46, 573–582 (2014)
Received 01 August 2013
Accepted 18 April 2014
Published online 11 May 2014
Whole-genome sequencing and comprehensive molecular profiling identify new driver mutations in gastric cancer
Oncology Research Unit, Pfizer Worldwide Research and Development, San Diego, California, USA.Kai Wang, Siu Tsan Yuen, ・・・・Hans Clevers, Mao Mao, Suet Yi Leung
Gastric cancer is a heterogeneous disease with diverse molecular and histological subtypes. We performed whole-genome sequencing in 100 tumor-normal pairs, along with DNA copy number, gene expression and methylation profiling, for integrative genomic analysis. We found subtype-specific genetic and epigenetic perturbations and unique mutational signatures. We identified previously known (TP53, ARID1A and CDH1) and new (MUC6, CTNNA2, GLI3, RNF43 and others) significantly mutated driver genes.
Specifically, we found RHOA mutations in 14.3% of diffuse-type tumors but not in intestinal-type tumors (P ＜ 0.001). The mutations clustered in recurrent hotspots affecting functional domains and caused defective RHOA signaling, promoting escape from anoikis in organoid cultures. The top perturbed pathways in gastric cancer included adherens junction and focal adhesion, in which RHOA and other mutated genes we identified participate as key players. These findings illustrate a multidimensional and comprehensive genomic landscape that highlights the molecular complexity of gastric cancer and provides a road map to facilitate genome-guided personalized therapy.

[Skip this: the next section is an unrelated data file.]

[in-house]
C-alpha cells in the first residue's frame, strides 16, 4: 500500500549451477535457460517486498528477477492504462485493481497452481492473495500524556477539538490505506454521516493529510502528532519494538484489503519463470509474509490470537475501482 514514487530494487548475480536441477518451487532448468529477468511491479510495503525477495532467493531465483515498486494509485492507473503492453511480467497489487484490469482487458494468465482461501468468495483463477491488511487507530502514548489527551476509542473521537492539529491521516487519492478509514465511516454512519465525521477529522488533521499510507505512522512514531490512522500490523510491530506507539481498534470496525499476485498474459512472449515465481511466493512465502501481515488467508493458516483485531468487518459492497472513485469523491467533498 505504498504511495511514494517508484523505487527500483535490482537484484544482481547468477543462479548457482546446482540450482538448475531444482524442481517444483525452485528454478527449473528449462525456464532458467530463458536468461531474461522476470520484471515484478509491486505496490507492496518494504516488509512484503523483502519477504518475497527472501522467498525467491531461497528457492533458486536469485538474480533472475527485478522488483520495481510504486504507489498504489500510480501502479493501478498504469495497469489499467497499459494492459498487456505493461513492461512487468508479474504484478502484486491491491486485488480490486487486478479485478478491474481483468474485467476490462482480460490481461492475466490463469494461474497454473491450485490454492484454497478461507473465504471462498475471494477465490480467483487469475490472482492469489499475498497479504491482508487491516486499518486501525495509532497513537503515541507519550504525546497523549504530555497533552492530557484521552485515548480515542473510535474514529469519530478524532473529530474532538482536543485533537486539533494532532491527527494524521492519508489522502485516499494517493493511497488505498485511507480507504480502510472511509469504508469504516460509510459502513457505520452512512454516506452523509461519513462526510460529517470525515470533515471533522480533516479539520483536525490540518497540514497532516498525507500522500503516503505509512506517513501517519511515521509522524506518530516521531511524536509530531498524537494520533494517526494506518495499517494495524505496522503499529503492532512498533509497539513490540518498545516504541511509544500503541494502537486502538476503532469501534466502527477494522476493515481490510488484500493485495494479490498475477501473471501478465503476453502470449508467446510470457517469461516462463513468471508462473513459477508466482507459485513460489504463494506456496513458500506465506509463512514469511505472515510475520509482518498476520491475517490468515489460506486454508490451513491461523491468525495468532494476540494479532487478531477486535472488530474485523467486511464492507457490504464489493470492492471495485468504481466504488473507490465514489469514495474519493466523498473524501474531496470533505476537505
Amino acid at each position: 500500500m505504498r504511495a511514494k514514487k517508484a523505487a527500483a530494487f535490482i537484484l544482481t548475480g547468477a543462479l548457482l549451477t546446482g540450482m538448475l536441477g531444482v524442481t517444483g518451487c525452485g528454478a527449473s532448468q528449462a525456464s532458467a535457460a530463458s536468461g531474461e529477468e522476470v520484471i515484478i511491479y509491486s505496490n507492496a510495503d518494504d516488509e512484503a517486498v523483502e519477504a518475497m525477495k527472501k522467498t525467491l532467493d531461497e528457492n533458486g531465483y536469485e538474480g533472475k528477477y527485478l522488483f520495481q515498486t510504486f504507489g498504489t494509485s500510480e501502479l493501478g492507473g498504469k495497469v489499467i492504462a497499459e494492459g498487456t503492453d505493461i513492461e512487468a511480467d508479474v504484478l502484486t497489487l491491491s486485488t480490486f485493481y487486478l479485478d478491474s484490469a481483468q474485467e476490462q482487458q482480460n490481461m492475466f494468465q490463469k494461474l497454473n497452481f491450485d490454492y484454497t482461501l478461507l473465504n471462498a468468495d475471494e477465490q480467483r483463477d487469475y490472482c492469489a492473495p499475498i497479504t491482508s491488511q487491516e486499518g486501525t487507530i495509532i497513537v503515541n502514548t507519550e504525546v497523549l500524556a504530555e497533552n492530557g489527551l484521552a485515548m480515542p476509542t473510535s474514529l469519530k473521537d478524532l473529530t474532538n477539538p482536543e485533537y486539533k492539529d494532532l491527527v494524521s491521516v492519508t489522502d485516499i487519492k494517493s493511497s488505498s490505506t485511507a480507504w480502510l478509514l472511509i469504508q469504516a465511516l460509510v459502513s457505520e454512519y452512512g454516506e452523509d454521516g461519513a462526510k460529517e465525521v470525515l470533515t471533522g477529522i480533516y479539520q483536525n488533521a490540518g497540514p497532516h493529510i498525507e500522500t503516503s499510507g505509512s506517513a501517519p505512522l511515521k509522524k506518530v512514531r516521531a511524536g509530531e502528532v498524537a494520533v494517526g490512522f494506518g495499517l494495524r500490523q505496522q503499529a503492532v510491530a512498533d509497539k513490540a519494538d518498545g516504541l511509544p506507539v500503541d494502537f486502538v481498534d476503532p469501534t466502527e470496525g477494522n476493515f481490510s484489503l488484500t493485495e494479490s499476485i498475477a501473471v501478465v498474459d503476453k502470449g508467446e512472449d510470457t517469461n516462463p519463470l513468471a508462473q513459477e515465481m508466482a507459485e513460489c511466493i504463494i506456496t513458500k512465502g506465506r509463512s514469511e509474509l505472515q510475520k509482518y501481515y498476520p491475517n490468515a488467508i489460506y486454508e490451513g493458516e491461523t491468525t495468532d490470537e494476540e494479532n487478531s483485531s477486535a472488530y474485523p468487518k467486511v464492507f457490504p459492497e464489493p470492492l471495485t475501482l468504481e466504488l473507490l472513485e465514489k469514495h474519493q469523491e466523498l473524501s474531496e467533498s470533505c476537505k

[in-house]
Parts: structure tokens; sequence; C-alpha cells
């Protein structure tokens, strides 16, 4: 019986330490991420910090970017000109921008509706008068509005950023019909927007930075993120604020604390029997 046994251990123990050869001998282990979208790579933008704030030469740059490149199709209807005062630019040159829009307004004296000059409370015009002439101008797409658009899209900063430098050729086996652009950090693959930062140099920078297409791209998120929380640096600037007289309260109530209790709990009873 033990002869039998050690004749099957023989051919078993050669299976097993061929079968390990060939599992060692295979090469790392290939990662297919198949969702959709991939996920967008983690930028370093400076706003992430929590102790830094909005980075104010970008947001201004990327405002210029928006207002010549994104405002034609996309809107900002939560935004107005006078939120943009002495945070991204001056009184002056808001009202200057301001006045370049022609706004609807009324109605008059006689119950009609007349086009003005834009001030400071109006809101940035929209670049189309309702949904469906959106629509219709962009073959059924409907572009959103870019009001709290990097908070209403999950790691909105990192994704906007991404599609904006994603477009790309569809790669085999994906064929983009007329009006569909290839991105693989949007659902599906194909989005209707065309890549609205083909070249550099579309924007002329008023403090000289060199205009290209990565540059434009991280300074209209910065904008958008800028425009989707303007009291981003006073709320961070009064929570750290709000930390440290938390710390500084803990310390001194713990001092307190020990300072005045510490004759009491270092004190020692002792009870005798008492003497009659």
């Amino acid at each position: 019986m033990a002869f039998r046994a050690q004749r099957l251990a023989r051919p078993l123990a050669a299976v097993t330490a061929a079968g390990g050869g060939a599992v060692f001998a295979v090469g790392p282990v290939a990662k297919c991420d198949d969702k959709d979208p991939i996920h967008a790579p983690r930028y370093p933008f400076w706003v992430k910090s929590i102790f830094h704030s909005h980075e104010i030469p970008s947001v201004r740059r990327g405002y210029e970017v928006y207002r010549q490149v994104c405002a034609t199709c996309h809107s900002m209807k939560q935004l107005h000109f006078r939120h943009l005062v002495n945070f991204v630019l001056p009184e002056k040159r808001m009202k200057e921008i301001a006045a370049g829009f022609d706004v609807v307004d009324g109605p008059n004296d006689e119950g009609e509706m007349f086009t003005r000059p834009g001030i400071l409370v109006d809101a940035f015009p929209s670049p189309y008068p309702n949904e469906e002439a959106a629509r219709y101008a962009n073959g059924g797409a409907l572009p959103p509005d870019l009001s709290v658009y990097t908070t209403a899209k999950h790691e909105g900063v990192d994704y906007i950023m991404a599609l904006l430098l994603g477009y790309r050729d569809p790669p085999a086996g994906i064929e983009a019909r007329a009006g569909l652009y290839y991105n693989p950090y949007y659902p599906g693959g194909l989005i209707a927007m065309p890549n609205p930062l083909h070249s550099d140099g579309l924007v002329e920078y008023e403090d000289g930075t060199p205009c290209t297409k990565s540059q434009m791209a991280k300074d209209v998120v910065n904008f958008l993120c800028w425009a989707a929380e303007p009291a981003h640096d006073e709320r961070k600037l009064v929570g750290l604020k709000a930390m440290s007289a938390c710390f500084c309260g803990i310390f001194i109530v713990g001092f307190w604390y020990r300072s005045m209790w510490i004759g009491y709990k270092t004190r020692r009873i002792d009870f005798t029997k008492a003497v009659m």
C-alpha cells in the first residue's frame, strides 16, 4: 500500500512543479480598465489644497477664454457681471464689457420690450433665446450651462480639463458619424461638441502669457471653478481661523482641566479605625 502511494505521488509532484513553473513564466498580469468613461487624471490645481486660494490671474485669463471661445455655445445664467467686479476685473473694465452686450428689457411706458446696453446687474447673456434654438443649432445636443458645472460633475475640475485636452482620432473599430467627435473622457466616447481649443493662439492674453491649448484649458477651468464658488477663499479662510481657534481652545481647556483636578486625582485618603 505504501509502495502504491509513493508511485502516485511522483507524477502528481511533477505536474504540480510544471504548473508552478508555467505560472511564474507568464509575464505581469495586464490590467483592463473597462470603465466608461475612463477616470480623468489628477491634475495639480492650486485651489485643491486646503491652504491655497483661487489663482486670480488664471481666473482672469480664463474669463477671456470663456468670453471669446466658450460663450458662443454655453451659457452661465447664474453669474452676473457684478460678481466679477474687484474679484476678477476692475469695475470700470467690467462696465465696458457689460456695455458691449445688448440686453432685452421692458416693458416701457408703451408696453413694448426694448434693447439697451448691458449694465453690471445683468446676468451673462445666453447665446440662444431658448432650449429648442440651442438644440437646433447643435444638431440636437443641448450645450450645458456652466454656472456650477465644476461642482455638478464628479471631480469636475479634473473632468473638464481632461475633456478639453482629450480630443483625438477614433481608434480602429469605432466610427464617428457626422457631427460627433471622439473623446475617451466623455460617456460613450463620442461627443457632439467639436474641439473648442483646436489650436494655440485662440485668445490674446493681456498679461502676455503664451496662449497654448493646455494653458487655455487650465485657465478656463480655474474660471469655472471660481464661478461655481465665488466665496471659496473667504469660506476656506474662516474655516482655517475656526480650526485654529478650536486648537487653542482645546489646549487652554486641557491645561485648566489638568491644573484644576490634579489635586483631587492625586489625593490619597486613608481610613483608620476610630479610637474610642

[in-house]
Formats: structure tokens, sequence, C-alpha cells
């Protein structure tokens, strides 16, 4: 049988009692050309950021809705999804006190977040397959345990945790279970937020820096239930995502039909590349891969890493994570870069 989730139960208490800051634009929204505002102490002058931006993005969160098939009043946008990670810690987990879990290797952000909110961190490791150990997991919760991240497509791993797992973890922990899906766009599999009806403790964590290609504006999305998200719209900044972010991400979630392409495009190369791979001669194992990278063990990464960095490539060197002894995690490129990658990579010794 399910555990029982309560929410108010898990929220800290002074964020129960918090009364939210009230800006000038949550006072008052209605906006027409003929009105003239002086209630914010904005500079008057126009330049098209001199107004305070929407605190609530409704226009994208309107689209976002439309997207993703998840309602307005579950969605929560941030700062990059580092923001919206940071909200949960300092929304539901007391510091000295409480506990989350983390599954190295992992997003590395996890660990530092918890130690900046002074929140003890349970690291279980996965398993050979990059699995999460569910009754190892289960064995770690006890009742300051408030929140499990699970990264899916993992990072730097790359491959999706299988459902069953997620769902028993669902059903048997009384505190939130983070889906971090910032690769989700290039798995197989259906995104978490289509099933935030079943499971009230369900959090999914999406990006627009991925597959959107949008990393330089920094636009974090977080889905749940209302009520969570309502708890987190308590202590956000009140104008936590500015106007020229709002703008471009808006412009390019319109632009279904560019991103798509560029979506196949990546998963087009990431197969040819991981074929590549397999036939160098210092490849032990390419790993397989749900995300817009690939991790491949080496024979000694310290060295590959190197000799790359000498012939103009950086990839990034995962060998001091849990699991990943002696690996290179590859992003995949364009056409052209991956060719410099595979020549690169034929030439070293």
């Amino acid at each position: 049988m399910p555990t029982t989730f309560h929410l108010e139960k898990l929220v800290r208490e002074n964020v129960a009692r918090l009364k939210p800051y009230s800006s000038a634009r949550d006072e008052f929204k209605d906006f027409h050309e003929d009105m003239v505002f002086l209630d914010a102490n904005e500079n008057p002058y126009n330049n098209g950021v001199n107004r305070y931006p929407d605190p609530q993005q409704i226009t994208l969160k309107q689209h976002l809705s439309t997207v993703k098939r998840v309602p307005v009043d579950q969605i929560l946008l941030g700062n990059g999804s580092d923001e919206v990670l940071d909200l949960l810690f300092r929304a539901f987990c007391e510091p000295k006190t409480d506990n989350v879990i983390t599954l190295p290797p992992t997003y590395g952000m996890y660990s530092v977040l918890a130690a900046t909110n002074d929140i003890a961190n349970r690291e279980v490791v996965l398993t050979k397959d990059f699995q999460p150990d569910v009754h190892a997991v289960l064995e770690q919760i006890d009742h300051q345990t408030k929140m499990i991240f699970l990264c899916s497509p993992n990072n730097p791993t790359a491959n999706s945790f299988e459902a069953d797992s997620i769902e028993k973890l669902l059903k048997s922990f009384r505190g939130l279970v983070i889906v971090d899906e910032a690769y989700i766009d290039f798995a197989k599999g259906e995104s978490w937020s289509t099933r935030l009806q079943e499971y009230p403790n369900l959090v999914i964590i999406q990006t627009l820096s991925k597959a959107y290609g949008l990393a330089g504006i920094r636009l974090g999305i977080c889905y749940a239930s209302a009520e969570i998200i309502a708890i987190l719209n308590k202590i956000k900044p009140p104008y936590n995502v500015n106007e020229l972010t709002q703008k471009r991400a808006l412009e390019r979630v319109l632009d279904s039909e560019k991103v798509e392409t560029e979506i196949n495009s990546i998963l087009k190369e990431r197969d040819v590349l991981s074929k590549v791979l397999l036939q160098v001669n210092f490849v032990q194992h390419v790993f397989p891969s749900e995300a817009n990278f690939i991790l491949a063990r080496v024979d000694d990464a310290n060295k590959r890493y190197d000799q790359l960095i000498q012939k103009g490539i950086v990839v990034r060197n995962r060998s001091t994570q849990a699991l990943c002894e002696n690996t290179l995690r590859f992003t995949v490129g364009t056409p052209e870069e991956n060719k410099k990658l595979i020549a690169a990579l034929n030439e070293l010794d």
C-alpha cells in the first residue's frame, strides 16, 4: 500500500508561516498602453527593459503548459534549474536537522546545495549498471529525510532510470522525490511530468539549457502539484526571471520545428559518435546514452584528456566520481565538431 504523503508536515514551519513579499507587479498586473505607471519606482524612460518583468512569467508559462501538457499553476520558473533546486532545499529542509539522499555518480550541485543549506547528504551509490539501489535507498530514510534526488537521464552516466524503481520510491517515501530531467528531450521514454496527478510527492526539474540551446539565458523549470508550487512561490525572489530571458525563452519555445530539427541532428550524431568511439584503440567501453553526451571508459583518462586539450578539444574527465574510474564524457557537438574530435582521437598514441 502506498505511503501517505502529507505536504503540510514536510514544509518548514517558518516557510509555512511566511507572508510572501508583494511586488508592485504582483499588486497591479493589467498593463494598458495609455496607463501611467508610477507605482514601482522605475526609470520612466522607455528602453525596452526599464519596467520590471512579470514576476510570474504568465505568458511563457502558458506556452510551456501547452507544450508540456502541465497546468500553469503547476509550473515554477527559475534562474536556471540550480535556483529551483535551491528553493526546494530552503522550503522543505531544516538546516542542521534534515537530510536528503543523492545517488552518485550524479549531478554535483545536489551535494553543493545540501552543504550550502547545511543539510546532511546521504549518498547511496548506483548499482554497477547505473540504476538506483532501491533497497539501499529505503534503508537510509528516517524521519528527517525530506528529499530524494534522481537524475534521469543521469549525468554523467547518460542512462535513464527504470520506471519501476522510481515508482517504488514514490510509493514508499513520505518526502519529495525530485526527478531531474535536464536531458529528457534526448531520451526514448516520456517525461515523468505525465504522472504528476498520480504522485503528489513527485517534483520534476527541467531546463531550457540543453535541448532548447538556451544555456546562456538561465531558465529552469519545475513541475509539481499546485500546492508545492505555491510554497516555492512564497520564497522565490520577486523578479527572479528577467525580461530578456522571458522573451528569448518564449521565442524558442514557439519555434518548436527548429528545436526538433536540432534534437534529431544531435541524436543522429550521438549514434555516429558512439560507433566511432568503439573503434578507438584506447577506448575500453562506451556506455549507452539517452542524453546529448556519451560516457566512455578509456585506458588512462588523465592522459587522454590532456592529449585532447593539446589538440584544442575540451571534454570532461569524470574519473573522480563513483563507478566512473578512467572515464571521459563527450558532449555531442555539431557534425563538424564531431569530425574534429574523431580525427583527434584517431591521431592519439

- Published online
Genome Science Division, Research Center for Advanced Science and Technology, The University of Tokyo, Tokyo, Japan.Miwako Kakiuchi,Takashi Nishizawa,Hiroki Ueda,・・・ Hiroyuki Aburatani, Shumpei Ishikawa
Diffuse-type gastric carcinoma (DGC) is characterized by a highly malignant phenotype with prominent infiltration and stromal induction. We performed whole-exome sequencing on 30 DGC cases and found recurrent RHOA nonsynonymous mutations. With validation sequencing of an additional 57 cases, RHOA mutation was observed in 25.3% (22/87) of DGCs, with mutational hotspots affecting the Tyr42, Arg5 and Gly17 residues in RHOA protein. These positions are highly conserved among RHO family members, and Tyr42 and Arg5 are located outside the guanine nucleotide–binding pocket. Several lines of functional evidence indicated that mutant RHOA works in a gain-of-function manner. Comparison of mutational profiles for the major gastric cancer subtypes showed that RHOA mutations occur specifically in DGCs, the majority of which were histopathologically characterized by the presence of poorly differentiated adenocarcinomas together with more differentiated components in the gastric mucosa. Our findings identify a potential therapeutic target for this poor-prognosis subtype of gastric cancer with no available molecularly targeted drugs.